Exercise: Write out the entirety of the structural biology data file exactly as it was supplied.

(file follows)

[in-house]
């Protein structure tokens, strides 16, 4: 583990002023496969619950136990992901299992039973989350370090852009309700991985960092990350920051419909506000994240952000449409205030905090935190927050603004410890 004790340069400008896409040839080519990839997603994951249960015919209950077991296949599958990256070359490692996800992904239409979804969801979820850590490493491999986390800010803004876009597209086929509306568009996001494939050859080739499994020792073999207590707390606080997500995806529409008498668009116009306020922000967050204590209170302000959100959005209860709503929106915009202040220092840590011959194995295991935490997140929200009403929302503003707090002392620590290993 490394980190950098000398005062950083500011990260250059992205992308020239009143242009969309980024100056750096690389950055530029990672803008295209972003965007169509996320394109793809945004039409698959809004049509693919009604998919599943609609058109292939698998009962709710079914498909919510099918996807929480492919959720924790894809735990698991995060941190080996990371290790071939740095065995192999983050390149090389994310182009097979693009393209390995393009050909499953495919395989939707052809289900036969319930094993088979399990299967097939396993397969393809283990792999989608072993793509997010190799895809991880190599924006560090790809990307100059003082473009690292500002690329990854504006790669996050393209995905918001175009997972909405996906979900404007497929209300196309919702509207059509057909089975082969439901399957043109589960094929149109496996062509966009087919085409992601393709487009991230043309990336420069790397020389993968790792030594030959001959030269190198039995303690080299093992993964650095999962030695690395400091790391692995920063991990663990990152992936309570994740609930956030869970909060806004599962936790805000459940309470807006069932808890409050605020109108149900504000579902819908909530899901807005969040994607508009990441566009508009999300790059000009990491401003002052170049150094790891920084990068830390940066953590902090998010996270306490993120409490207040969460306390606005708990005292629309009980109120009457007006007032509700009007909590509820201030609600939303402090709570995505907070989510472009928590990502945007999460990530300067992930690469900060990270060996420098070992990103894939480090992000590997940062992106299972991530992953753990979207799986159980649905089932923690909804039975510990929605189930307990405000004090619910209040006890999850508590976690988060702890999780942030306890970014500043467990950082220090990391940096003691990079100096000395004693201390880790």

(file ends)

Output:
[in-house]
């Protein structure tokens, strides 16, 4: 583990002023496969619950136990992901299992039973989350370090852009309700991985960092990350920051419909506000994240952000449409205030905090935190927050603004410890 004790340069400008896409040839080519990839997603994951249960015919209950077991296949599958990256070359490692996800992904239409979804969801979820850590490493491999986390800010803004876009597209086929509306568009996001494939050859080739499994020792073999207590707390606080997500995806529409008498668009116009306020922000967050204590209170302000959100959005209860709503929106915009202040220092840590011959194995295991935490997140929200009403929302503003707090002392620590290993 490394980190950098000398005062950083500011990260250059992205992308020239009143242009969309980024100056750096690389950055530029990672803008295209972003965007169509996320394109793809945004039409698959809004049509693919009604998919599943609609058109292939698998009962709710079914498909919510099918996807929480492919959720924790894809735990698991995060941190080996990371290790071939740095065995192999983050390149090389994310182009097979693009393209390995393009050909499953495919395989939707052809289900036969319930094993088979399990299967097939396993397969393809283990792999989608072993793509997010190799895809991880190599924006560090790809990307100059003082473009690292500002690329990854504006790669996050393209995905918001175009997972909405996906979900404007497929209300196309919702509207059509057909089975082969439901399957043109589960094929149109496996062509966009087919085409992601393709487009991230043309990336420069790397020389993968790792030594030959001959030269190198039995303690080299093992993964650095999962030695690395400091790391692995920063991990663990990152992936309570994740609930956030869970909060806004599962936790805000459940309470807006069932808890409050605020109108149900504000579902819908909530899901807005969040994607508009990441566009508009999300790059000009990491401003002052170049150094790891920084990068830390940066953590902090998010996270306490993120409490207040969460306390606005708990005292629309009980109120009457007006007032509700009007909590509820201030609600939303402090709570995505907070989510472009928590990502945007999460990530300067992930690469900060990270060996420098070992990103894939480090992000590997940062992106299972991530992953753990979207799986159980649905089932923690909804039975510990929605189930307990405000004090619910209040006890999850508590976690988060702890999780942030306890970014500043467990950082220090990391940096003691990079100096000395004693201390880790």